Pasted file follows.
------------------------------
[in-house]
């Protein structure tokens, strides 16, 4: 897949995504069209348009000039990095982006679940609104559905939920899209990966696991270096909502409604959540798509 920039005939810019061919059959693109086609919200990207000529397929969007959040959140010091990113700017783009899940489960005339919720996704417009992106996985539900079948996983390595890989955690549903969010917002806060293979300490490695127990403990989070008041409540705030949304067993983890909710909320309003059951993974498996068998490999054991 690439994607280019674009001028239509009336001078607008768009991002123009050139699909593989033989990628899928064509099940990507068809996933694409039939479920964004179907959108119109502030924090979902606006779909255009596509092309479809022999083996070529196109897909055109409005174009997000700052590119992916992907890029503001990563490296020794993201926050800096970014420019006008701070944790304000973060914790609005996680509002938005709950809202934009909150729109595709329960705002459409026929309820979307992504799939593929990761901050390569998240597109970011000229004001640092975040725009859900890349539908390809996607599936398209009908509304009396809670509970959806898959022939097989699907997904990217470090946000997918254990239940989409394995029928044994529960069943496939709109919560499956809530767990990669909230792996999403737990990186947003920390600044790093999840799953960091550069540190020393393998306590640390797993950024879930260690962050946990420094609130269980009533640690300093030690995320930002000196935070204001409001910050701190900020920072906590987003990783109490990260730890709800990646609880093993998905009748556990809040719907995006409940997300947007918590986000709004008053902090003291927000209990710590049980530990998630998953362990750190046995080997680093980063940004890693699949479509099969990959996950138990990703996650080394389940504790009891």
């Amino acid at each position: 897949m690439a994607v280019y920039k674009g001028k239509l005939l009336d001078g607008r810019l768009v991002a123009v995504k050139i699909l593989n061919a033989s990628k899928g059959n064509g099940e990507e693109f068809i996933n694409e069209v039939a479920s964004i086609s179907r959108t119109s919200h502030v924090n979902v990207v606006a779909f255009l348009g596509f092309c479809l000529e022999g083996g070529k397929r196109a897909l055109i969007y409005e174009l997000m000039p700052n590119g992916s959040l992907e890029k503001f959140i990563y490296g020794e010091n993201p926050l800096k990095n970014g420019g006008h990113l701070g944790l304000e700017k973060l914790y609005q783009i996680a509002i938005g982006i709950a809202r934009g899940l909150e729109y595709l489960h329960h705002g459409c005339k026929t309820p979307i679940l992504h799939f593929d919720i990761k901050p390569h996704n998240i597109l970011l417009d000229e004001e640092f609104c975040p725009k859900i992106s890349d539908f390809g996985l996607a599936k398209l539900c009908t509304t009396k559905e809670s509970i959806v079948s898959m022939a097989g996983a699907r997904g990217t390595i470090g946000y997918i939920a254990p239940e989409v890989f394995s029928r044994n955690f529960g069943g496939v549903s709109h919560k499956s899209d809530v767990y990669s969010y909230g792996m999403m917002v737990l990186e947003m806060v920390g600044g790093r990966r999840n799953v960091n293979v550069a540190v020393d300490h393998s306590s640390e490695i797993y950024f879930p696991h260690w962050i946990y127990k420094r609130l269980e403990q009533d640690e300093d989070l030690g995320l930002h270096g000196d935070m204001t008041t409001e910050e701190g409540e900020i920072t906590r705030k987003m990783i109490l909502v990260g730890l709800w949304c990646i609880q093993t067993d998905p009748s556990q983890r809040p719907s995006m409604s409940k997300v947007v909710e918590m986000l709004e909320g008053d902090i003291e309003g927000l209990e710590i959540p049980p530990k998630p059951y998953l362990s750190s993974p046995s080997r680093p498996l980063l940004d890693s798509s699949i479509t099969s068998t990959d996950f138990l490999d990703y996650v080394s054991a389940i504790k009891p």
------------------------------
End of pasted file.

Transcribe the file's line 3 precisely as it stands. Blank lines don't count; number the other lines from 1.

């Amino acid at each position: 897949m690439a994607v280019y920039k674009g001028k239509l005939l009336d001078g607008r810019l768009v991002a123009v995504k050139i699909l593989n061919a033989s990628k899928g059959n064509g099940e990507e693109f068809i996933n694409e069209v039939a479920s964004i086609s179907r959108t119109s919200h502030v924090n979902v990207v606006a779909f255009l348009g596509f092309c479809l000529e022999g083996g070529k397929r196109a897909l055109i969007y409005e174009l997000m000039p700052n590119g992916s959040l992907e890029k503001f959140i990563y490296g020794e010091n993201p926050l800096k990095n970014g420019g006008h990113l701070g944790l304000e700017k973060l914790y609005q783009i996680a509002i938005g982006i709950a809202r934009g899940l909150e729109y595709l489960h329960h705002g459409c005339k026929t309820p979307i679940l992504h799939f593929d919720i990761k901050p390569h996704n998240i597109l970011l417009d000229e004001e640092f609104c975040p725009k859900i992106s890349d539908f390809g996985l996607a599936k398209l539900c009908t509304t009396k559905e809670s509970i959806v079948s898959m022939a097989g996983a699907r997904g990217t390595i470090g946000y997918i939920a254990p239940e989409v890989f394995s029928r044994n955690f529960g069943g496939v549903s709109h919560k499956s899209d809530v767990y990669s969010y909230g792996m999403m917002v737990l990186e947003m806060v920390g600044g790093r990966r999840n799953v960091n293979v550069a540190v020393d300490h393998s306590s640390e490695i797993y950024f879930p696991h260690w962050i946990y127990k420094r609130l269980e403990q009533d640690e300093d989070l030690g995320l930002h270096g000196d935070m204001t008041t409001e910050e701190g409540e900020i920072t906590r705030k987003m990783i109490l909502v990260g730890l709800w949304c990646i609880q093993t067993d998905p009748s556990q983890r809040p719907s995006m409604s409940k997300v947007v909710e918590m986000l709004e909320g008053d902090i003291e309003g927000l209990e710590i959540p049980p530990k998630p059951y998953l362990s750190s993974p046995s080997r680093p498996l980063l940004d890693s798509s699949i479509t099969s068998t990959d996950f138990l490999d990703y996650v080394s054991a389940i504790k009891p």